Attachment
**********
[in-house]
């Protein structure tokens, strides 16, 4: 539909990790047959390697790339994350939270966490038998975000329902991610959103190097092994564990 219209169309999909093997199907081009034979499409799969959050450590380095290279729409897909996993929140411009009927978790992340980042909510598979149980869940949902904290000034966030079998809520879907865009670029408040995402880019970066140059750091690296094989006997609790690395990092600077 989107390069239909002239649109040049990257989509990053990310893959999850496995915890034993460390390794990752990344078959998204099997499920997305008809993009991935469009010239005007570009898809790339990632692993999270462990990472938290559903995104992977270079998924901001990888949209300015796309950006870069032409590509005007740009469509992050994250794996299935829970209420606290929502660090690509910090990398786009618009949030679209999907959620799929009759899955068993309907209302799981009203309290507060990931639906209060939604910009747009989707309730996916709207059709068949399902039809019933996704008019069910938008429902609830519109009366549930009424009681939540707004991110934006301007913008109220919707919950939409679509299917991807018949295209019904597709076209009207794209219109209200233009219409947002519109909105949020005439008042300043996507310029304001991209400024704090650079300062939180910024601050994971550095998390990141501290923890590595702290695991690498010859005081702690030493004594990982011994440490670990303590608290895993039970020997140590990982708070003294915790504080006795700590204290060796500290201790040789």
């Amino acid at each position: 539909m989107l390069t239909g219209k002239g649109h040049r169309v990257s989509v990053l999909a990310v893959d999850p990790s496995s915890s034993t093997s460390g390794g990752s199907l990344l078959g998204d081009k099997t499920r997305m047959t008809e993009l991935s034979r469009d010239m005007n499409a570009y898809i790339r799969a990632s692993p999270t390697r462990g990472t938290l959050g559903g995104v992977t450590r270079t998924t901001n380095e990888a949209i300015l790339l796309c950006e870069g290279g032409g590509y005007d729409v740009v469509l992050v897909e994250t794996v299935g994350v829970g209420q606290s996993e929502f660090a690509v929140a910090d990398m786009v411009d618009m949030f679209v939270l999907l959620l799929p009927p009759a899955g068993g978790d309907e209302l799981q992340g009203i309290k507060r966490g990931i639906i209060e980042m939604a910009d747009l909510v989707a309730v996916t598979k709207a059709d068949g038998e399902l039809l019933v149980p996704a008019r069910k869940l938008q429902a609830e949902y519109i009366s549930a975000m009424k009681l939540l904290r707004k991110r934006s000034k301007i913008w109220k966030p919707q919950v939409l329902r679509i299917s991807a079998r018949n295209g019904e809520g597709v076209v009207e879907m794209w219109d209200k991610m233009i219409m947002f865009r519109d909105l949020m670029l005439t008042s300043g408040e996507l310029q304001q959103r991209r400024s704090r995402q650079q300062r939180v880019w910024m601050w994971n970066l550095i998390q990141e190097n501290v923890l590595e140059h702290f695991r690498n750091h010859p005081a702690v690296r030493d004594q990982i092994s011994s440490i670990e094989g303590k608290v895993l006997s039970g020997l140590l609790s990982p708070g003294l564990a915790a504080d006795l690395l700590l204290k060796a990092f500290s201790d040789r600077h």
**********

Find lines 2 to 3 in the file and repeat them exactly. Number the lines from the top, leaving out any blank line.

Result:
């Protein structure tokens, strides 16, 4: 539909990790047959390697790339994350939270966490038998975000329902991610959103190097092994564990 219209169309999909093997199907081009034979499409799969959050450590380095290279729409897909996993929140411009009927978790992340980042909510598979149980869940949902904290000034966030079998809520879907865009670029408040995402880019970066140059750091690296094989006997609790690395990092600077 989107390069239909002239649109040049990257989509990053990310893959999850496995915890034993460390390794990752990344078959998204099997499920997305008809993009991935469009010239005007570009898809790339990632692993999270462990990472938290559903995104992977270079998924901001990888949209300015796309950006870069032409590509005007740009469509992050994250794996299935829970209420606290929502660090690509910090990398786009618009949030679209999907959620799929009759899955068993309907209302799981009203309290507060990931639906209060939604910009747009989707309730996916709207059709068949399902039809019933996704008019069910938008429902609830519109009366549930009424009681939540707004991110934006301007913008109220919707919950939409679509299917991807018949295209019904597709076209009207794209219109209200233009219409947002519109909105949020005439008042300043996507310029304001991209400024704090650079300062939180910024601050994971550095998390990141501290923890590595702290695991690498010859005081702690030493004594990982011994440490670990303590608290895993039970020997140590990982708070003294915790504080006795700590204290060796500290201790040789």
């Amino acid at each position: 539909m989107l390069t239909g219209k002239g649109h040049r169309v990257s989509v990053l999909a990310v893959d999850p990790s496995s915890s034993t093997s460390g390794g990752s199907l990344l078959g998204d081009k099997t499920r997305m047959t008809e993009l991935s034979r469009d010239m005007n499409a570009y898809i790339r799969a990632s692993p999270t390697r462990g990472t938290l959050g559903g995104v992977t450590r270079t998924t901001n380095e990888a949209i300015l790339l796309c950006e870069g290279g032409g590509y005007d729409v740009v469509l992050v897909e994250t794996v299935g994350v829970g209420q606290s996993e929502f660090a690509v929140a910090d990398m786009v411009d618009m949030f679209v939270l999907l959620l799929p009927p009759a899955g068993g978790d309907e209302l799981q992340g009203i309290k507060r966490g990931i639906i209060e980042m939604a910009d747009l909510v989707a309730v996916t598979k709207a059709d068949g038998e399902l039809l019933v149980p996704a008019r069910k869940l938008q429902a609830e949902y519109i009366s549930a975000m009424k009681l939540l904290r707004k991110r934006s000034k301007i913008w109220k966030p919707q919950v939409l329902r679509i299917s991807a079998r018949n295209g019904e809520g597709v076209v009207e879907m794209w219109d209200k991610m233009i219409m947002f865009r519109d909105l949020m670029l005439t008042s300043g408040e996507l310029q304001q959103r991209r400024s704090r995402q650079q300062r939180v880019w910024m601050w994971n970066l550095i998390q990141e190097n501290v923890l590595e140059h702290f695991r690498n750091h010859p005081a702690v690296r030493d004594q990982i092994s011994s440490i670990e094989g303590k608290v895993l006997s039970g020997l140590l609790s990982p708070g003294l564990a915790a504080d006795l690395l700590l204290k060796a990092f500290s201790d040789r600077h």